Promotility agents speed digestion, which prevents acid from staying in the stomach too long. They are sometimes used to treat gastroesophageal reflux disease (GERD) if proton pump inhibitors and H2 blockers don’t work. They are also used to treat critically ill patients.
Promotility agents reduce the amount of food that stays in your stomach. Since more food in your stomach increases likelihood of reflux, promotility agents are sometimes used to treat reflux. Both promotility agents, however, have negative side effects, and are usually used as a method of last resort for treating GERD. Sometimes, these medications are used to help digestion in critically ill patients.
Cisapride (Propulsid is the brand name) can cause serious heart-related side effects and has effectively been removed from the market. It is still available on a very limited basis, but should be a treatment of last resort. Patients who do take cisapride must be monitored for heart problems. You should have an electrocardiogram before beginning your regimen and your doctor should monitor the levels of potassium and magnesium in your blood while you are taking the medication.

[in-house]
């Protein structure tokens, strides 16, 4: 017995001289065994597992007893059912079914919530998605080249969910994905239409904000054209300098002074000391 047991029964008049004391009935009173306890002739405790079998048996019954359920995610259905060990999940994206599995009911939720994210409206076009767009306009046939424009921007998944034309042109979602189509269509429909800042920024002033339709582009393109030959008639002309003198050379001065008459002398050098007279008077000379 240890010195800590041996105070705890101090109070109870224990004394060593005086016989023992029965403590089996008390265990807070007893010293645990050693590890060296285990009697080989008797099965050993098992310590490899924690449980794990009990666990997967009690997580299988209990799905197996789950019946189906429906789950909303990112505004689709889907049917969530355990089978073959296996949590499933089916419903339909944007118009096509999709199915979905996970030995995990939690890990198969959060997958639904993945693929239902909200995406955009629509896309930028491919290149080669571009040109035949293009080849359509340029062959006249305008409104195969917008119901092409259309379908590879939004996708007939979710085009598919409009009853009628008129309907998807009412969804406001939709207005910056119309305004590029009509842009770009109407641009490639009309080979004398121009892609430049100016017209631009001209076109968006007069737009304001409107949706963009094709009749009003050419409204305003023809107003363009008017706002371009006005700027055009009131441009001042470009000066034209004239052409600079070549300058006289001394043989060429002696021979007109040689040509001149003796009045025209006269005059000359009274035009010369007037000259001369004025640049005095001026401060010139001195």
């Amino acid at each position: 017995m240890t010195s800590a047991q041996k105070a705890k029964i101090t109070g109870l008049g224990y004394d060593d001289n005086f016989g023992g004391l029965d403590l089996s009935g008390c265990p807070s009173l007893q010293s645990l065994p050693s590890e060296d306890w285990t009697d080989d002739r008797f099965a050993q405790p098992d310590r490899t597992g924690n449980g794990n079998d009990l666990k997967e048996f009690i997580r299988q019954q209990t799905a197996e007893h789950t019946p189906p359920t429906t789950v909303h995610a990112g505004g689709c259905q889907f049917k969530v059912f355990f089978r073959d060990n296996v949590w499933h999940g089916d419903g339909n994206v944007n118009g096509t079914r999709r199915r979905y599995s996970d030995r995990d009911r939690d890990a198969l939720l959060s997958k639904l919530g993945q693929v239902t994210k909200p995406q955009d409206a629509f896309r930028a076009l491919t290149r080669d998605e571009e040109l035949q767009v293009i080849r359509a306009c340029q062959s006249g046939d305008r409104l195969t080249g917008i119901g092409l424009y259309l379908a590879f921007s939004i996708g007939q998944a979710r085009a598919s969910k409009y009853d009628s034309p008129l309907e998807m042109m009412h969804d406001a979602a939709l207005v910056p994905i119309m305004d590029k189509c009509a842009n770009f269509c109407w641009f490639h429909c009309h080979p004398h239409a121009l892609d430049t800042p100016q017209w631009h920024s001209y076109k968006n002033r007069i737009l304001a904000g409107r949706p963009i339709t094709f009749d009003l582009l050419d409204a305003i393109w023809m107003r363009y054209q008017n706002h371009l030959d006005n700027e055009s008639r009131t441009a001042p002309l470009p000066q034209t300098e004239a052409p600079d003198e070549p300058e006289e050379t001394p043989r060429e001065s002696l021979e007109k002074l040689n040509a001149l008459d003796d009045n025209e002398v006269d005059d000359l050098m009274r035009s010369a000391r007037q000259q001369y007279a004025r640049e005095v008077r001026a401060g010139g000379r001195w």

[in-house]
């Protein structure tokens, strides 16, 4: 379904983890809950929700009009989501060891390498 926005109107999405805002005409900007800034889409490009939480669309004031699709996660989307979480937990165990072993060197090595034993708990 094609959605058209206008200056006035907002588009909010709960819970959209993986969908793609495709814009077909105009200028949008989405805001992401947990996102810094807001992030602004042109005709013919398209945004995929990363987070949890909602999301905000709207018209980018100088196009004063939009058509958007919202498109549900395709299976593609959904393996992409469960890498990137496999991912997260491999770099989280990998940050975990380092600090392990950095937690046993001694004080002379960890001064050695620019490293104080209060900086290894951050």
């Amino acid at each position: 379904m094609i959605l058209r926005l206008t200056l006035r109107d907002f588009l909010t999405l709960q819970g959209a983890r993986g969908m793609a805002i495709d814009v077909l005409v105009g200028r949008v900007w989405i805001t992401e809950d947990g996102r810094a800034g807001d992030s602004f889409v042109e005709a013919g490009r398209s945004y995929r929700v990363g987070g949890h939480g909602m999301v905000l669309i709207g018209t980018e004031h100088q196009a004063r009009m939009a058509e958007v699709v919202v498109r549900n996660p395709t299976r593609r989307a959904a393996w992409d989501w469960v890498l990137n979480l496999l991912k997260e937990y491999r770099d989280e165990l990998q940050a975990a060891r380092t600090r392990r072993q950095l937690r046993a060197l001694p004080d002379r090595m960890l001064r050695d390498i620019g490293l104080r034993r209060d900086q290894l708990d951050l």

Metoclopramide is the other main promotility agent. While it is much less likely to cause a life-threatening side effect, it can cause muscle spasms and other discomfort. It is generally used as a short-term adjunct to H2 blockers and proton pump inhibitors, or long-term for patients with gastric motility problems (for example, diabetic gastroparesis).
Generic versions of metoclopramide are available, but Propulsid is the only form of cisapride available.
In addition to their side effects, both cisapride and metoclopramide need to be taken four times a day, which makes them more difficult for the average person to take a full course of the medication.
Last updated: 25-Jun-03